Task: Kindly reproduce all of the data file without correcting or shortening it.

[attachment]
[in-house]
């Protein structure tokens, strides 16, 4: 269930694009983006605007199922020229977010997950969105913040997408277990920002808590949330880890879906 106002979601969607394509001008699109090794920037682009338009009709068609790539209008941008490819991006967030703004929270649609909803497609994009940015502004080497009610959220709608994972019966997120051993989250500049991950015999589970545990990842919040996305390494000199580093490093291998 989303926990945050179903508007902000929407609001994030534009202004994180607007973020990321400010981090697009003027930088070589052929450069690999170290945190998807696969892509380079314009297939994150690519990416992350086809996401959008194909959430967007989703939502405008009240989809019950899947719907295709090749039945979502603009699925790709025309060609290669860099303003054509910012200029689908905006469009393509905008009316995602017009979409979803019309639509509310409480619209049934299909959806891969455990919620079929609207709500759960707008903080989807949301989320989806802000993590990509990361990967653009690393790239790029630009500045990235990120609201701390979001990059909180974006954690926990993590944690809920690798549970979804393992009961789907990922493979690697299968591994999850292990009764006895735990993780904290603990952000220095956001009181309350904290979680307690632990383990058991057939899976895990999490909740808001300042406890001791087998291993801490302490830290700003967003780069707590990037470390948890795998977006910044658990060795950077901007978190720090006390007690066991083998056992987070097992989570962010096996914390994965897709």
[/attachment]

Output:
[in-house]
């Protein structure tokens, strides 16, 4: 269930694009983006605007199922020229977010997950969105913040997408277990920002808590949330880890879906 106002979601969607394509001008699109090794920037682009338009009709068609790539209008941008490819991006967030703004929270649609909803497609994009940015502004080497009610959220709608994972019966997120051993989250500049991950015999589970545990990842919040996305390494000199580093490093291998 989303926990945050179903508007902000929407609001994030534009202004994180607007973020990321400010981090697009003027930088070589052929450069690999170290945190998807696969892509380079314009297939994150690519990416992350086809996401959008194909959430967007989703939502405008009240989809019950899947719907295709090749039945979502603009699925790709025309060609290669860099303003054509910012200029689908905006469009393509905008009316995602017009979409979803019309639509509310409480619209049934299909959806891969455990919620079929609207709500759960707008903080989807949301989320989806802000993590990509990361990967653009690393790239790029630009500045990235990120609201701390979001990059909180974006954690926990993590944690809920690798549970979804393992009961789907990922493979690697299968591994999850292990009764006895735990993780904290603990952000220095956001009181309350904290979680307690632990383990058991057939899976895990999490909740808001300042406890001791087998291993801490302490830290700003967003780069707590990037470390948890795998977006910044658990060795950077901007978190720090006390007690066991083998056992987070097992989570962010096996914390994965897709």